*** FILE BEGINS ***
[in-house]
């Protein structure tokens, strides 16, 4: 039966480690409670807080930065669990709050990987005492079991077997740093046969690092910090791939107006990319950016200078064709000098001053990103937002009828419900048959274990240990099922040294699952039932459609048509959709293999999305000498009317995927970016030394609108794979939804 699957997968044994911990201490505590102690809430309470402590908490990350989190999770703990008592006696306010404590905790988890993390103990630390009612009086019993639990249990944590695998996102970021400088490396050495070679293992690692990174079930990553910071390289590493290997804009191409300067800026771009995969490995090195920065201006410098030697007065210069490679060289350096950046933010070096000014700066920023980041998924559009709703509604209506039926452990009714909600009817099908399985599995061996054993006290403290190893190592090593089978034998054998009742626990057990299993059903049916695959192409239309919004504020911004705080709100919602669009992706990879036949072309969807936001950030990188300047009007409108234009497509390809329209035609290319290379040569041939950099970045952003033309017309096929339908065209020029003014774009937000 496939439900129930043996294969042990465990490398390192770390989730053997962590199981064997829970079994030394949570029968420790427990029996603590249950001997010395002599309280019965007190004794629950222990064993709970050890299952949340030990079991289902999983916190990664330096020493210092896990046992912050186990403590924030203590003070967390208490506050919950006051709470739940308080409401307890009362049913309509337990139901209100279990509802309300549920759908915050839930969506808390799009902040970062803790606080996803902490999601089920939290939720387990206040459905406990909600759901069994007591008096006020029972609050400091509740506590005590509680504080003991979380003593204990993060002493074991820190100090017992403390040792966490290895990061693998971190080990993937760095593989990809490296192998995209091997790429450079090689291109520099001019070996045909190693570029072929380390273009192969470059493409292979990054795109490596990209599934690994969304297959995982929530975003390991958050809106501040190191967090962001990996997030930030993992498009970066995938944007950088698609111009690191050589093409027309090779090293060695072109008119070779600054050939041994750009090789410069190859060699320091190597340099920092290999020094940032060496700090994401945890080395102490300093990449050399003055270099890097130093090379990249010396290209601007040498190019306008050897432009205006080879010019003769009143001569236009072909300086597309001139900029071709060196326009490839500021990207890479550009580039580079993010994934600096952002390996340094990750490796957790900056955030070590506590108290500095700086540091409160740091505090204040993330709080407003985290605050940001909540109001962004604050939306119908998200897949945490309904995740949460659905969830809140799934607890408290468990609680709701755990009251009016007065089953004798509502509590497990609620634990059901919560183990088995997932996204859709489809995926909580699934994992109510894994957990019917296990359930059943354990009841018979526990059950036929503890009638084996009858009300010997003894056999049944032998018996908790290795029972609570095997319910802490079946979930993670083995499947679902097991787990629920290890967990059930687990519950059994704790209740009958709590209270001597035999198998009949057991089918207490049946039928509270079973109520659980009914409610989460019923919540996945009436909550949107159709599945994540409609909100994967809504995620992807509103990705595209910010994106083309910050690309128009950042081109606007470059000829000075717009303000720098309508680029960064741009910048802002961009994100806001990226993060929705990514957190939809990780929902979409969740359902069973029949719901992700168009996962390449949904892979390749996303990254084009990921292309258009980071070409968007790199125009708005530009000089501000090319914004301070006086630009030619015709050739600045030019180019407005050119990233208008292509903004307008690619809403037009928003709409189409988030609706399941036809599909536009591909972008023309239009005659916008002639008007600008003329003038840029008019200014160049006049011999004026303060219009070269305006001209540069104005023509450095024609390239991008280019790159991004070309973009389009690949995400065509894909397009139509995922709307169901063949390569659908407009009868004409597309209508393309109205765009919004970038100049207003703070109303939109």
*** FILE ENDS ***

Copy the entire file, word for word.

[in-house]
């Protein structure tokens, strides 16, 4: 039966480690409670807080930065669990709050990987005492079991077997740093046969690092910090791939107006990319950016200078064709000098001053990103937002009828419900048959274990240990099922040294699952039932459609048509959709293999999305000498009317995927970016030394609108794979939804 699957997968044994911990201490505590102690809430309470402590908490990350989190999770703990008592006696306010404590905790988890993390103990630390009612009086019993639990249990944590695998996102970021400088490396050495070679293992690692990174079930990553910071390289590493290997804009191409300067800026771009995969490995090195920065201006410098030697007065210069490679060289350096950046933010070096000014700066920023980041998924559009709703509604209506039926452990009714909600009817099908399985599995061996054993006290403290190893190592090593089978034998054998009742626990057990299993059903049916695959192409239309919004504020911004705080709100919602669009992706990879036949072309969807936001950030990188300047009007409108234009497509390809329209035609290319290379040569041939950099970045952003033309017309096929339908065209020029003014774009937000 496939439900129930043996294969042990465990490398390192770390989730053997962590199981064997829970079994030394949570029968420790427990029996603590249950001997010395002599309280019965007190004794629950222990064993709970050890299952949340030990079991289902999983916190990664330096020493210092896990046992912050186990403590924030203590003070967390208490506050919950006051709470739940308080409401307890009362049913309509337990139901209100279990509802309300549920759908915050839930969506808390799009902040970062803790606080996803902490999601089920939290939720387990206040459905406990909600759901069994007591008096006020029972609050400091509740506590005590509680504080003991979380003593204990993060002493074991820190100090017992403390040792966490290895990061693998971190080990993937760095593989990809490296192998995209091997790429450079090689291109520099001019070996045909190693570029072929380390273009192969470059493409292979990054795109490596990209599934690994969304297959995982929530975003390991958050809106501040190191967090962001990996997030930030993992498009970066995938944007950088698609111009690191050589093409027309090779090293060695072109008119070779600054050939041994750009090789410069190859060699320091190597340099920092290999020094940032060496700090994401945890080395102490300093990449050399003055270099890097130093090379990249010396290209601007040498190019306008050897432009205006080879010019003769009143001569236009072909300086597309001139900029071709060196326009490839500021990207890479550009580039580079993010994934600096952002390996340094990750490796957790900056955030070590506590108290500095700086540091409160740091505090204040993330709080407003985290605050940001909540109001962004604050939306119908998200897949945490309904995740949460659905969830809140799934607890408290468990609680709701755990009251009016007065089953004798509502509590497990609620634990059901919560183990088995997932996204859709489809995926909580699934994992109510894994957990019917296990359930059943354990009841018979526990059950036929503890009638084996009858009300010997003894056999049944032998018996908790290795029972609570095997319910802490079946979930993670083995499947679902097991787990629920290890967990059930687990519950059994704790209740009958709590209270001597035999198998009949057991089918207490049946039928509270079973109520659980009914409610989460019923919540996945009436909550949107159709599945994540409609909100994967809504995620992807509103990705595209910010994106083309910050690309128009950042081109606007470059000829000075717009303000720098309508680029960064741009910048802002961009994100806001990226993060929705990514957190939809990780929902979409969740359902069973029949719901992700168009996962390449949904892979390749996303990254084009990921292309258009980071070409968007790199125009708005530009000089501000090319914004301070006086630009030619015709050739600045030019180019407005050119990233208008292509903004307008690619809403037009928003709409189409988030609706399941036809599909536009591909972008023309239009005659916008002639008007600008003329003038840029008019200014160049006049011999004026303060219009070269305006001209540069104005023509450095024609390239991008280019790159991004070309973009389009690949995400065509894909397009139509995922709307169901063949390569659908407009009868004409597309209508393309109205765009919004970038100049207003703070109303939109």